At the moment, we are in the very, very early stage of writing that specification, and we're doing it from the worst-problems-first: we see when an emission causes visible problems, like an oil spill or DDT, and then we act to try and get things back under control.
In the future, it seems likely that efforts on various fronts will converge to a single model of global health. There might be generations of haggling and discovery of hidden assumptions to get there, but it is clearly a requirement for coordinate global action on the environment: if nobody knows what the goal state is, how can one reach it? How do you prevent see-saw effects as regulations against CO2 emissions produce blooms of nuclear waste 30 years later?
To model the health of a whole system, you need an accurate model of that system. That's the Planetary Specification. Right now it is implicit and piecemeal, but eventually it is likely to become explicit, and its accuracy and fairness vital.
3. Global Democracy
Let me plug Gupta's Rule of Whole Systems:
You know it is a whole system if the costs show up in one place and the benefits show up in another
At the moment, most of our environmental damage is caused by the First World, and the effects are felt most severely in the Third World. You can substitute North and South if you prefer :-)
Fixing that is going to require cross-border or no-border political processes, where by the people effected by global warming can vote to stop it.
Let that sink in for a moment. Bangladeshis voting on North American energy policy? Well, yes. If the Maldives get sunk by our CO2, one might expect them to have recourse.
This entire process has played out already in America over water use and water pollution: people downstream exert massive political control of those upstream and what they can do with the water in the river as it flows by. Entire bodies of law and precedent establish what you can and cannot do with the water which flows over your land in America.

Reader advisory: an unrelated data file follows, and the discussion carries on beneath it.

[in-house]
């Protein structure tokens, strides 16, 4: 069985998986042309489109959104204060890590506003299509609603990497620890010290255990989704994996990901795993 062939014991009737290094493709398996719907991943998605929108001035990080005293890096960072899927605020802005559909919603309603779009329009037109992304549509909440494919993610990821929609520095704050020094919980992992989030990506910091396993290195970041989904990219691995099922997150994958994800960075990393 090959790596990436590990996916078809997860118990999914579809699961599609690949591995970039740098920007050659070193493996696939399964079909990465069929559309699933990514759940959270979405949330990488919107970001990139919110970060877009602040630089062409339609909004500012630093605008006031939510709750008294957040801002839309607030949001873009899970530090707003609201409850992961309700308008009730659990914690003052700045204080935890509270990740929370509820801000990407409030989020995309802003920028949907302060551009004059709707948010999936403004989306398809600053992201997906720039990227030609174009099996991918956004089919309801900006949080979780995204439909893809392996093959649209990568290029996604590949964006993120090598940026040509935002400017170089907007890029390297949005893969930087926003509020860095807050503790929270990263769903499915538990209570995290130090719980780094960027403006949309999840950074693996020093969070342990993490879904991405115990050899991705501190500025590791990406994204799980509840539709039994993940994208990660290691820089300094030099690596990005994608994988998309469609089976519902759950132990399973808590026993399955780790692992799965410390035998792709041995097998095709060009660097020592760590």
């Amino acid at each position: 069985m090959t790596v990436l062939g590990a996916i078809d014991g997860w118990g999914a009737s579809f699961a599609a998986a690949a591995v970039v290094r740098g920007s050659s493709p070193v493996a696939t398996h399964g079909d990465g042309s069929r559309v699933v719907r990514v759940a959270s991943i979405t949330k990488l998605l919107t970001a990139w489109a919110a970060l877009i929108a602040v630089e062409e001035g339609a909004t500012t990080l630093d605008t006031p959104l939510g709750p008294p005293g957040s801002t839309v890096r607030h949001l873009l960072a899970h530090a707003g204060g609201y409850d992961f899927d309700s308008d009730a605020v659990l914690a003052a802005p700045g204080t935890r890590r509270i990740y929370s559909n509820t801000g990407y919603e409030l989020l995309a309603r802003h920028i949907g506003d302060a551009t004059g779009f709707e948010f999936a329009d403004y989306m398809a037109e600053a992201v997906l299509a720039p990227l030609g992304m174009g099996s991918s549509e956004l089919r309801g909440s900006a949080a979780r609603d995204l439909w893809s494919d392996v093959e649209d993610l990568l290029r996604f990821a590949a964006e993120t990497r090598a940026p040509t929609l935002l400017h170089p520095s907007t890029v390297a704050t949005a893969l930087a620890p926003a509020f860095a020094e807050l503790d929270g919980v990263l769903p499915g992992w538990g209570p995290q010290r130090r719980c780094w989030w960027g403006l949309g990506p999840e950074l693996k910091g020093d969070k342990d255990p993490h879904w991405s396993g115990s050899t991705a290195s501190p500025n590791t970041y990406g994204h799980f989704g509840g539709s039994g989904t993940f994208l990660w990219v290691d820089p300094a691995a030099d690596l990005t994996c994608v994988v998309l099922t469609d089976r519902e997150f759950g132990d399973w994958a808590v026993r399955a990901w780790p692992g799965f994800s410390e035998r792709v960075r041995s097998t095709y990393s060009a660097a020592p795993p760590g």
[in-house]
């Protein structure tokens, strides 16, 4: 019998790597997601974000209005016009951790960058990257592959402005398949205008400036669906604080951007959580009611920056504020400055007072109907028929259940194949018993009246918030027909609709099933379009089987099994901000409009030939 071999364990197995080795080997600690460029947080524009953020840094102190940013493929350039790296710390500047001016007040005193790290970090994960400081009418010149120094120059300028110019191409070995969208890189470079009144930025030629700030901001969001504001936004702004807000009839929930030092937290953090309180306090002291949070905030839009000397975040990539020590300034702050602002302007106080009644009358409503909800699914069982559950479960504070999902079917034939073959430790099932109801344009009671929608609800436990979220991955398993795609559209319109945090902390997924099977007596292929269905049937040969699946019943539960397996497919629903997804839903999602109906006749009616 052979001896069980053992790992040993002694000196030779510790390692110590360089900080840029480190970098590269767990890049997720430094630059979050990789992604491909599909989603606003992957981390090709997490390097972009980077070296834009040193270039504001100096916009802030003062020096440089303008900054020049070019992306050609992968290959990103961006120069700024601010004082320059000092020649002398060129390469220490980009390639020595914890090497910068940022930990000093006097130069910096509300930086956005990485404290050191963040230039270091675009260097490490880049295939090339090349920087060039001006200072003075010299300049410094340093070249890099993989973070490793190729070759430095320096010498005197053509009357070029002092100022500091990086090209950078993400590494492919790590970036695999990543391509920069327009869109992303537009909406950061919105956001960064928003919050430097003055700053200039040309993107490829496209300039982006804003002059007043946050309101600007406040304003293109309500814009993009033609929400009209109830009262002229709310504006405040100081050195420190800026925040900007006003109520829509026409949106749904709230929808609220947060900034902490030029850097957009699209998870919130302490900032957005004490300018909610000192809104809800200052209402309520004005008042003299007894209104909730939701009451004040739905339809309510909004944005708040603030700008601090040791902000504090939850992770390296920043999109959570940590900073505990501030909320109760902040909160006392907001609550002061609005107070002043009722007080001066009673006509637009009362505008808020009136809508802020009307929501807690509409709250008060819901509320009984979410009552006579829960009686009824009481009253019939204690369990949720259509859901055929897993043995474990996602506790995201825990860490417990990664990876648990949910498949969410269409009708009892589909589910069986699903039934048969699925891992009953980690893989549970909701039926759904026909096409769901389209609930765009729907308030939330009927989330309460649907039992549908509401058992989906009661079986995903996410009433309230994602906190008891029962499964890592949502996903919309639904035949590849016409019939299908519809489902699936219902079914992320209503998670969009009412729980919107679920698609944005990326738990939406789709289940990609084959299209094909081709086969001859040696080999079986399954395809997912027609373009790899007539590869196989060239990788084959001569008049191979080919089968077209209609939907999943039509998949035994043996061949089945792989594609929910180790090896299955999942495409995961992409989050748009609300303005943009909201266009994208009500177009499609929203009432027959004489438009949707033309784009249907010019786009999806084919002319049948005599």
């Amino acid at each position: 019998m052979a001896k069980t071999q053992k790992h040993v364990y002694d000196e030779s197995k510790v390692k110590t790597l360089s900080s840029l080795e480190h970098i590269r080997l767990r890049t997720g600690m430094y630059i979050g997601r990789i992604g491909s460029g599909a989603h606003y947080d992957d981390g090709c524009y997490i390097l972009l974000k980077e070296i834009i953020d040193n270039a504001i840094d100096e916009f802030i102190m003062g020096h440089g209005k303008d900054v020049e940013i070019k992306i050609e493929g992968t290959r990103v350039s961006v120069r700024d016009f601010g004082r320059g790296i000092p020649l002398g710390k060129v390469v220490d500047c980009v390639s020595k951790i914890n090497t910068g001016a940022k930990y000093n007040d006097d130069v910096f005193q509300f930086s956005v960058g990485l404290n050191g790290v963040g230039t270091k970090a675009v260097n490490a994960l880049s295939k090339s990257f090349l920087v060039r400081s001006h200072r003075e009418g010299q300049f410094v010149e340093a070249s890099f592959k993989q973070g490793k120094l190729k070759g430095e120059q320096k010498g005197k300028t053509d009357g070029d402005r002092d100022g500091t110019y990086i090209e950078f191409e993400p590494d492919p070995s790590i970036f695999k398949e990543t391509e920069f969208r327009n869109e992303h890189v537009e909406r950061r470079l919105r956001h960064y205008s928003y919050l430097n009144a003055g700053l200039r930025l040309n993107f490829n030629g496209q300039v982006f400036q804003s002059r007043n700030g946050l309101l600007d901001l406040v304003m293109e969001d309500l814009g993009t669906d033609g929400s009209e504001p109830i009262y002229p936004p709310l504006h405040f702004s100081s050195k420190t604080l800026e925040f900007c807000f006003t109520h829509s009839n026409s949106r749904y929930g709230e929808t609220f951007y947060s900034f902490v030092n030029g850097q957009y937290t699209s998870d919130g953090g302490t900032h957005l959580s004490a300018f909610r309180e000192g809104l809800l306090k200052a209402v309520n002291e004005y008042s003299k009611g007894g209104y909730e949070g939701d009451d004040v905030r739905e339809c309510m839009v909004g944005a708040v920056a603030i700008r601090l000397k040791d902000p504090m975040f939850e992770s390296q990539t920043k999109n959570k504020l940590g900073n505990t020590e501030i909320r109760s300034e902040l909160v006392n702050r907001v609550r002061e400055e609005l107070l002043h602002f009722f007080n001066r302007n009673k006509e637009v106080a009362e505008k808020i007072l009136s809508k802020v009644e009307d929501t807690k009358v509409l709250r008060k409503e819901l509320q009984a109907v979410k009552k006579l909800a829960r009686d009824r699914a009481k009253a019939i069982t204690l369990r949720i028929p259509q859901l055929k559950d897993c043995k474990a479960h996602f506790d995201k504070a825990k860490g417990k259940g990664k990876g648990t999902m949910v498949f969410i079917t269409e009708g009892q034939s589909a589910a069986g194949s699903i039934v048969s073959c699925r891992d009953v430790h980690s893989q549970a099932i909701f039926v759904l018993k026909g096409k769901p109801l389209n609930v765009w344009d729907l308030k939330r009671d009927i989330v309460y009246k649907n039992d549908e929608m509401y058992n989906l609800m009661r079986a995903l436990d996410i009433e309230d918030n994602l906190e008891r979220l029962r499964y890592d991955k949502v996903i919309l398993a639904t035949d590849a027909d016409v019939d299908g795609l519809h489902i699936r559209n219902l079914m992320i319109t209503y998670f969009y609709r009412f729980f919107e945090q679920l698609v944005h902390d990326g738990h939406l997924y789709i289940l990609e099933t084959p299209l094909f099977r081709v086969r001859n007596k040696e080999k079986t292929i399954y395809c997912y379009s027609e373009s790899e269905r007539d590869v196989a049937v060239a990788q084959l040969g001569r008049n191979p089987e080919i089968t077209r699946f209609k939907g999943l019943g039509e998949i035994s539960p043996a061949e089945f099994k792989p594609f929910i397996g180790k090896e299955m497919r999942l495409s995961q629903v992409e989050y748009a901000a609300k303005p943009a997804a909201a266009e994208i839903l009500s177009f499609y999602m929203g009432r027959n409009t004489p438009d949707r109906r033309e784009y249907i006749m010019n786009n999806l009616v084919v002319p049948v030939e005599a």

As they say, however we all live downstream so, as cause and effect are more and more clearly demonstrated, so political control will emerge or, as so often happens, political pressure with no outlet will manifest as social protest and perhaps eventually violence.
But how are we to maintain our values, the uniqueness of our culture, its egalitarianism, race-neutrality, gender-neutrality and the other fruits of the enlightenment, in the face of very large cultures without extensive traditions and institutions in these areas?
At the moment, our approach is that the strong nations of the west essentially self-regulate their environmental impact. This works about as well as the rich of a society running the tax policy and is, in fact, a directly analogous problem.
Of the three platforms of 22nd century environmental policy I've outlined, this is the one I have the least comfort with. The political problems which Marxism attempts to answer about divisions between the Haves and the Have-Nots re-manifest in an even sharper form between the Global Rich and the Global Poor, not just in economic, but in the military and environmental domains. When the Rich and the Poor were members of a single political group, the Poor eventually created institutions like Labor Unions and used the political process to get a fair shot (at least at times).
But right now, your Bangladeshi Farmer who gets flooded every five years is very, very short on political steps to control the process which is ruining his life. On this one, I am simply at a loss. I see a problem, but short of a global democracy with all the risks inherent of putting all of our eggs in a single political basket, I see no solutions.
Over to you: how do you see 22nd Century Environmental Policy? How do you see your ideas about the far future percolating back into action in the present?